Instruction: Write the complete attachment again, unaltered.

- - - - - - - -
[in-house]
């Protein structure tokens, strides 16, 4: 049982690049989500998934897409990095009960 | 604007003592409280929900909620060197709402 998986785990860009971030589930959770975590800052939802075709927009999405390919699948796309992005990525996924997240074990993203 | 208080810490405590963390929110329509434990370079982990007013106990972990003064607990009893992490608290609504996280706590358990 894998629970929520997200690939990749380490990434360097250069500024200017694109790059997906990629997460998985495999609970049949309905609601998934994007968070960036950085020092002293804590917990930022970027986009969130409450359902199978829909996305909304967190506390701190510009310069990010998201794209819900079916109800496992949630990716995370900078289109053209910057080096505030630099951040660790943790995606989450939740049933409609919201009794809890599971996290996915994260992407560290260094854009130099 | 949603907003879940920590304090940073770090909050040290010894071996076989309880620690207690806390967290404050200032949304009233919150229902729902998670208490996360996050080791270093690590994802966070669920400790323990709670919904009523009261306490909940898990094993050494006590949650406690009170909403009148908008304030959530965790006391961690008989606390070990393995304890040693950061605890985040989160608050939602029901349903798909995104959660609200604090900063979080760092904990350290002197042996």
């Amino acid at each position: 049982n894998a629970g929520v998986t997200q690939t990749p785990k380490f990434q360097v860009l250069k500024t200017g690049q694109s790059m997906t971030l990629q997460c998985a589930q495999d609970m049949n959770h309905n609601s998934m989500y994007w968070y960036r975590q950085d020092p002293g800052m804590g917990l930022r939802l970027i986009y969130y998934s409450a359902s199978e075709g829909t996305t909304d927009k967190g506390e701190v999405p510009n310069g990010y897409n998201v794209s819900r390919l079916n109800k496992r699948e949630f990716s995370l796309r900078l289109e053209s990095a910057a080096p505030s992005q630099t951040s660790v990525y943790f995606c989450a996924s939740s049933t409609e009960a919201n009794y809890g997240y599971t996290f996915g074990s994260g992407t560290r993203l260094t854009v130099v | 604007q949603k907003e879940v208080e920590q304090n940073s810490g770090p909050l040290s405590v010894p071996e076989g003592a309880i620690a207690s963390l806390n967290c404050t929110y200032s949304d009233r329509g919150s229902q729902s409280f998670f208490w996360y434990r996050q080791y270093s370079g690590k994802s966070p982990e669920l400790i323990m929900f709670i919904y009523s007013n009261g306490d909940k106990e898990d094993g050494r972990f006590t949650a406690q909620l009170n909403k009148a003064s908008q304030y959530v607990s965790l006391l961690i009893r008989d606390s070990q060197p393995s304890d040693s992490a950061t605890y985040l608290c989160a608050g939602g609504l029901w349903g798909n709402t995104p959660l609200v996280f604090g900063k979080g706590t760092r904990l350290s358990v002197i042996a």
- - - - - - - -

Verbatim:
[in-house]
């Protein structure tokens, strides 16, 4: 049982690049989500998934897409990095009960 | 604007003592409280929900909620060197709402 998986785990860009971030589930959770975590800052939802075709927009999405390919699948796309992005990525996924997240074990993203 | 208080810490405590963390929110329509434990370079982990007013106990972990003064607990009893992490608290609504996280706590358990 894998629970929520997200690939990749380490990434360097250069500024200017694109790059997906990629997460998985495999609970049949309905609601998934994007968070960036950085020092002293804590917990930022970027986009969130409450359902199978829909996305909304967190506390701190510009310069990010998201794209819900079916109800496992949630990716995370900078289109053209910057080096505030630099951040660790943790995606989450939740049933409609919201009794809890599971996290996915994260992407560290260094854009130099 | 949603907003879940920590304090940073770090909050040290010894071996076989309880620690207690806390967290404050200032949304009233919150229902729902998670208490996360996050080791270093690590994802966070669920400790323990709670919904009523009261306490909940898990094993050494006590949650406690009170909403009148908008304030959530965790006391961690008989606390070990393995304890040693950061605890985040989160608050939602029901349903798909995104959660609200604090900063979080760092904990350290002197042996």
């Amino acid at each position: 049982n894998a629970g929520v998986t997200q690939t990749p785990k380490f990434q360097v860009l250069k500024t200017g690049q694109s790059m997906t971030l990629q997460c998985a589930q495999d609970m049949n959770h309905n609601s998934m989500y994007w968070y960036r975590q950085d020092p002293g800052m804590g917990l930022r939802l970027i986009y969130y998934s409450a359902s199978e075709g829909t996305t909304d927009k967190g506390e701190v999405p510009n310069g990010y897409n998201v794209s819900r390919l079916n109800k496992r699948e949630f990716s995370l796309r900078l289109e053209s990095a910057a080096p505030s992005q630099t951040s660790v990525y943790f995606c989450a996924s939740s049933t409609e009960a919201n009794y809890g997240y599971t996290f996915g074990s994260g992407t560290r993203l260094t854009v130099v | 604007q949603k907003e879940v208080e920590q304090n940073s810490g770090p909050l040290s405590v010894p071996e076989g003592a309880i620690a207690s963390l806390n967290c404050t929110y200032s949304d009233r329509g919150s229902q729902s409280f998670f208490w996360y434990r996050q080791y270093s370079g690590k994802s966070p982990e669920l400790i323990m929900f709670i919904y009523s007013n009261g306490d909940k106990e898990d094993g050494r972990f006590t949650a406690q909620l009170n909403k009148a003064s908008q304030y959530v607990s965790l006391l961690i009893r008989d606390s070990q060197p393995s304890d040693s992490a950061t605890y985040l608290c989160a608050g939602g609504l029901w349903g798909n709402t995104p959660l609200v996280f604090g900063k979080g706590t760092r904990l350290s358990v002197i042996a």